The survey also pointed to a discrepancy when it comes to what exactly constitutes job hopping. Employers surveyed believe that new hires should spend at least 16 months at their company before moving to a new role, while job seekers considered 11 months as an acceptable time period.


Tips to retain talent

In a candidate-driven market, employers should seek strategies to increase their pool of talent. Instead of losing out on skilled candidates due to their short tenure, employers may want to consider shifting their focus to hiring based on skills and prioritizing retention.

Oftentimes, employees are not turning their back on a company, but rather moving – or hopping – toward a better opportunity. And by doing so, they have acquired skills that could be beneficial for your company.

The best way to cultivate a great workplace is to have a solid understanding of what matters to the modern candidate and the reasons for which they decide to change companies. Based on a separate Indeed survey conducted to job seekers,2 we’ve pinpointed some of the best ways to retain talent as well as attract a stronger pool of talent.


1. Offer a competitive salary: 52% of job seekers say that higher compensation is the reason they’re searching for a new job. In a tight labour market, employees have options, so be aware of the salaries offered in your industry and geographical area to ensure you remain competitive.


2. Focus on growth and development: 30% of job seekers say they are looking for a new job because there is no room for growth at their current company. Invest in your employees by offering them training and development opportunities and give them an achievable path to advancement.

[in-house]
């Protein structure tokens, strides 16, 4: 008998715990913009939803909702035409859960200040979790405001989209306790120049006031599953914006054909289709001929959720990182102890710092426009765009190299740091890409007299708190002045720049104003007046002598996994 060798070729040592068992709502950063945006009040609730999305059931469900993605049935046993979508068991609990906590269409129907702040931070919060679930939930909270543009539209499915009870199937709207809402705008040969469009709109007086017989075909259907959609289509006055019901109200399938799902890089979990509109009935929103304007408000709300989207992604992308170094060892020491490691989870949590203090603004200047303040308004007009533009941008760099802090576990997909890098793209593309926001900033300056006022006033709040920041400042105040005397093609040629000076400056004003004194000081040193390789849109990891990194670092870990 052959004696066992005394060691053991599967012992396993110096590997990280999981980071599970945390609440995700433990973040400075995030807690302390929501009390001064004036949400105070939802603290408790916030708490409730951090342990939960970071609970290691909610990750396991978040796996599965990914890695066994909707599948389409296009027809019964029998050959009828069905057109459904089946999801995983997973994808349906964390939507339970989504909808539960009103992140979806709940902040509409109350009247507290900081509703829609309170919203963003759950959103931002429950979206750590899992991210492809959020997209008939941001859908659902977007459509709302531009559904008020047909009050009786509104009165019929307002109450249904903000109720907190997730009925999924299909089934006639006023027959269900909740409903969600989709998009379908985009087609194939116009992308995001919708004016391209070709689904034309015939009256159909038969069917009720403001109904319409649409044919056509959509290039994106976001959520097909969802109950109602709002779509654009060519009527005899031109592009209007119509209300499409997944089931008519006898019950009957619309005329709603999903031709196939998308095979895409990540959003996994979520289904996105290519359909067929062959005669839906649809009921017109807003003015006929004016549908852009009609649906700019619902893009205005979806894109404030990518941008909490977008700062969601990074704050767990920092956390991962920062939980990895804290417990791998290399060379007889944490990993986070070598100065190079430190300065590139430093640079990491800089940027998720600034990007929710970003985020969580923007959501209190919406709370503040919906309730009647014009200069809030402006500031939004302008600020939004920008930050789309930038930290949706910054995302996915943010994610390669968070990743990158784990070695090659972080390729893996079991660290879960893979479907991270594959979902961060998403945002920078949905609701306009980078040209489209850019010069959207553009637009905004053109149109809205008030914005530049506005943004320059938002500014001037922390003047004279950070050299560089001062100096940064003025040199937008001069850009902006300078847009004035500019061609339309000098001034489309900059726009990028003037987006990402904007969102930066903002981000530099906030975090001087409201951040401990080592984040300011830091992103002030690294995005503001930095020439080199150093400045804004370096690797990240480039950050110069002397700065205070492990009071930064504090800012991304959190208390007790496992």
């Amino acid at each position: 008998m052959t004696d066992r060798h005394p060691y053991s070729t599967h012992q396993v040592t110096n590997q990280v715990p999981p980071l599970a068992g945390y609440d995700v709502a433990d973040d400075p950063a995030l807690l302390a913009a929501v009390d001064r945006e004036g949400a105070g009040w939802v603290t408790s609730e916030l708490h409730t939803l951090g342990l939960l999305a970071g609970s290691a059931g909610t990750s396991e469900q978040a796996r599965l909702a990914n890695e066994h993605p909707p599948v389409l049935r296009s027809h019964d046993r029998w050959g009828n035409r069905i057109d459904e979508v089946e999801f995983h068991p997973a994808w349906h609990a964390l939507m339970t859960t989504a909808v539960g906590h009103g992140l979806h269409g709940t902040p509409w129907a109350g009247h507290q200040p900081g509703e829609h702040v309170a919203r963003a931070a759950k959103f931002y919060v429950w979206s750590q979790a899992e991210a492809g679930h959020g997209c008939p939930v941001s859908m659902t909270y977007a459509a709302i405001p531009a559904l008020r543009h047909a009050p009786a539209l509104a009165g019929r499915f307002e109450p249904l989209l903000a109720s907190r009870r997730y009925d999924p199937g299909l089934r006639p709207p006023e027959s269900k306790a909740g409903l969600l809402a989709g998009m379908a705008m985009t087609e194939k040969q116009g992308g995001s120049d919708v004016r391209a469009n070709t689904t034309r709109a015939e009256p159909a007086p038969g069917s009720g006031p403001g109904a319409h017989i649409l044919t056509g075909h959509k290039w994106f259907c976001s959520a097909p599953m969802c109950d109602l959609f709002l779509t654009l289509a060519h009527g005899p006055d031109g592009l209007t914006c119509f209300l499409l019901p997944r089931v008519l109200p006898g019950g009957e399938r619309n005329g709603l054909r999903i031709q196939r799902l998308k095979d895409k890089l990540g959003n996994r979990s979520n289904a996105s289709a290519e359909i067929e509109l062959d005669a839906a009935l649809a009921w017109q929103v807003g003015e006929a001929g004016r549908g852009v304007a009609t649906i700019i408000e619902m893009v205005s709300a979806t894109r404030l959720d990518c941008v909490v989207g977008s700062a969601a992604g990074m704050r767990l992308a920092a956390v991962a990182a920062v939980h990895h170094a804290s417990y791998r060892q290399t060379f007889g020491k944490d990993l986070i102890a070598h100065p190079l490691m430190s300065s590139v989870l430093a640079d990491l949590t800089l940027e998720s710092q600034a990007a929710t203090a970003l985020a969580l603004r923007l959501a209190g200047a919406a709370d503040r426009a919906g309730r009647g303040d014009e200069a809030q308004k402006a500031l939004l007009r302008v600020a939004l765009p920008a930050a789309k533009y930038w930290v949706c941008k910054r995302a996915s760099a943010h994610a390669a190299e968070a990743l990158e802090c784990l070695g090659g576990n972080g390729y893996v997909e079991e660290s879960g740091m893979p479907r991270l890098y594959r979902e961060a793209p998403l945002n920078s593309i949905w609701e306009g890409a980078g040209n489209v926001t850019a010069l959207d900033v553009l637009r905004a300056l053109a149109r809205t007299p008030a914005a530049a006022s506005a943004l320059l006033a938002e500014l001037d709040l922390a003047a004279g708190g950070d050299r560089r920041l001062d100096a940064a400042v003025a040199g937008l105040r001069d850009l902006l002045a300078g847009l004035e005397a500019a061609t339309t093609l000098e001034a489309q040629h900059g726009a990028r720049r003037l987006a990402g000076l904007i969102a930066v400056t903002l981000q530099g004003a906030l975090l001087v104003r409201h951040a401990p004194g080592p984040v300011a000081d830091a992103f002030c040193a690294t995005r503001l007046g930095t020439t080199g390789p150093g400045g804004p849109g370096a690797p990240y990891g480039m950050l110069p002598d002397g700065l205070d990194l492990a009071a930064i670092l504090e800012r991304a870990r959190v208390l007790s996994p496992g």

Ensure that managers have regular conversations with employees about their goals and how they can advance within the organization.


3. Offer flexibility: Now more than ever, candidates are seeking flexible work options. In fact, 43% of job seekers state that flexible time off is one of the most important factors when considering a new job opportunity. The best way to do this is by offer flex hours or creating a work from home policy.


4. Establish a supportive culture: Culture is important to employees. In fact, 55% of job seekers say that they have decided not to apply to a company because they didn’t think it was a good cultural fit. Moreover, 57% state that a company’s culture of inclusivity has a significant impact on their decision to accept a job offer. The best way to enhance your culture is to start at the top and incorporate changes into your companies hiring and management programs.


5. Reward employees for good work: Employees want to feel valued at their company. While 41% of job seekers say that performance bonuses are important to them when considering a new job opportunity, there are other ways to recognize top performers such as handing out outstanding achievement awards on a regular basis.


Regardless of how employers feel about job hopping, you shouldn’t disqualify skilled candidates solely due to short-term roles at previous companies. After all, if your company is committed to developing and executing an effective retention strategy, even a serial job hopper could be inclined to stay put.



This research was conducted by Censuswide on behalf of Indeed among 1,001 randomly selected employed respondents/job seekers and 201 randomly selected employers in Canada between July 7, 2018 and August 1, 2018. The margin of error is +/- 3.1%, 19 times out of 20.



This research was conducted by Decipher/FocusVision on behalf of Indeed among 500 randomly selected job seekers in Canada between August 24, 2018 and August 31, 2018.